The olive oil seasons the food, stands on the table for a thread of it to lightly coat a salad or fish dish, to dip the bread and to feel that the food that it is being eaten is certainly Portuguese. This tradition is millennial and was brought by the Romans, but it was the Arabs who stimulated its production in Alentejo and Estremadura. Today there are six protected designations of origin (PDO) and at least six different ways of making olive oil in Portugal. The annual production is about 70 thousand tons.
The aroma, the golden or green hue and the acidity, all of them depend on the olive varieties that are gathered in the oil presses from Trás-os-Montes to Alentejo. All over those tracts of land the landscape features almost exclusively the olive groves, which grow both in fertile land and arid soil. The olive tree survives to adversities, it prospers when the conditions are favourable and only begins to produce after it has grown up to the fifth year.
For each olive oil litre are needed five kilos of olives and each olive tree produces 20 kilos per year. The olives’ varieties that are gathered in the oil presses are the Galega, Carrasquenha, Cordovil, Cobrançosa and Verdeal. The latter is essential to the olive oil produced in Trás-os-Montes and Moura while in Beira Interior the Carrasquenha is the most important variety.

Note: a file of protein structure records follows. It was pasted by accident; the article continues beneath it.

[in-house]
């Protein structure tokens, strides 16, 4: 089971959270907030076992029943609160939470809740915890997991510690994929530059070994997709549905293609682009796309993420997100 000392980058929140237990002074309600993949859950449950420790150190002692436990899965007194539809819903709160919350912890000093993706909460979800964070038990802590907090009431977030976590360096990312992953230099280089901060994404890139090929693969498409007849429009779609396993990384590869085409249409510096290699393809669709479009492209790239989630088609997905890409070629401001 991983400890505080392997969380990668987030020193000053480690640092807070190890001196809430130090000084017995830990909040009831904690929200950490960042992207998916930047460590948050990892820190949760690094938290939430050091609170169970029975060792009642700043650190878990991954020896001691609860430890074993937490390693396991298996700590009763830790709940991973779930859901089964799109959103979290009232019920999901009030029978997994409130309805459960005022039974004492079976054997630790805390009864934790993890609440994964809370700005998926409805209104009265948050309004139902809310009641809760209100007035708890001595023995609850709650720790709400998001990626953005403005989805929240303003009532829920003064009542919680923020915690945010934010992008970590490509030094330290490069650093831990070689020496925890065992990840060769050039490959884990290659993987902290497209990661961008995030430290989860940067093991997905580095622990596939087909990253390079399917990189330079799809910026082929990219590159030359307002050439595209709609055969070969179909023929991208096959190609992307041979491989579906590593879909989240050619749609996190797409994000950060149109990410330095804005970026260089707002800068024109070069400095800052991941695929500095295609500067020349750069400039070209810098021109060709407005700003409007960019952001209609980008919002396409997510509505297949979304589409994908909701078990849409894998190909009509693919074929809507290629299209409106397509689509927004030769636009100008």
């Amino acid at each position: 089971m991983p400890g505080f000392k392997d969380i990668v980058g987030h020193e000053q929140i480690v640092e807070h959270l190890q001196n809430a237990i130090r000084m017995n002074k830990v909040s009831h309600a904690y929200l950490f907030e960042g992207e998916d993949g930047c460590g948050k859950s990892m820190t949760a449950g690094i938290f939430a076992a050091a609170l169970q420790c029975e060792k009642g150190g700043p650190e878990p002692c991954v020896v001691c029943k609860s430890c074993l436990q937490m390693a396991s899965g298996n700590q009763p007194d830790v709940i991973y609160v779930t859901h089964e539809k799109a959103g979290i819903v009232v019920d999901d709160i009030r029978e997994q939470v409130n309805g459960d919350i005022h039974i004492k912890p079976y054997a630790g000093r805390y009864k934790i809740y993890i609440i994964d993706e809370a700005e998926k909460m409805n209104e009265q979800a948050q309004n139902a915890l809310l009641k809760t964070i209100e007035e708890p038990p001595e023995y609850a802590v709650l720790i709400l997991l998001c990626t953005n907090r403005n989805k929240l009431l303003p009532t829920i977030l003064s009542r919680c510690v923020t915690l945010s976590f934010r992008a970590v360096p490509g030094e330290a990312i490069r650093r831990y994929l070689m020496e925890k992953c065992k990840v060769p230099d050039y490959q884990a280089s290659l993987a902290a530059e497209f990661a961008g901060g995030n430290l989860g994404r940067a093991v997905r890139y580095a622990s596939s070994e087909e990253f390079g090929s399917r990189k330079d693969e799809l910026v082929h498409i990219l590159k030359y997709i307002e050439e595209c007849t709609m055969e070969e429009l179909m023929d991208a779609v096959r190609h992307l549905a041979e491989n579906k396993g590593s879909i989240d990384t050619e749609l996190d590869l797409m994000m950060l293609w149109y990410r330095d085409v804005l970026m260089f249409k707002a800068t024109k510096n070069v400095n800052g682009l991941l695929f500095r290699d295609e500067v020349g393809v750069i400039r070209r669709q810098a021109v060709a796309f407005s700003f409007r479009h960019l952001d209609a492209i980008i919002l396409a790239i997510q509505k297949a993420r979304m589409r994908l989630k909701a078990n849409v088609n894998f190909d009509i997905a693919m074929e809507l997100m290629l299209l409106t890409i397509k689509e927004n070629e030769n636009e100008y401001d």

From all of the PDO in Portugal, the region of Moura and Barrancos near the frontier with Spain, in Alentejo, is the oldest and it was said that there was made olive oil during the Roman times and everyone who comes to see this place may visit the oil press of Varas do Fojo, an oil press of manual production adapted into a museum. In the North, the region of Trás-os-Montes established the olive oil route, which comprises 15 municipalities and, besides the olive oil, includes wine, almond trees and a visit to the historical cave paintings in Foz Côa. The Beira Interior is a region of good quality olive oil, but also of good wine, cheese, and there can be found some medieval villages and even the Serra da Estrela that is extremely important to this region.
Eating in the Portuguese way
The olive oil is essential in the Portuguese gastronomy even as a starter, where is served to dip the bread, but the traditional recipes such as octopus and codfish “À Lagareiro” cannot be made without a generous amount of olive oil. In fact, there is no such thing as codfish or fish recipes in the Portuguese style that do not include olive oil and, in Alentejo, even the confectionery is made with this liquid jewel of the Portuguese gastronomy.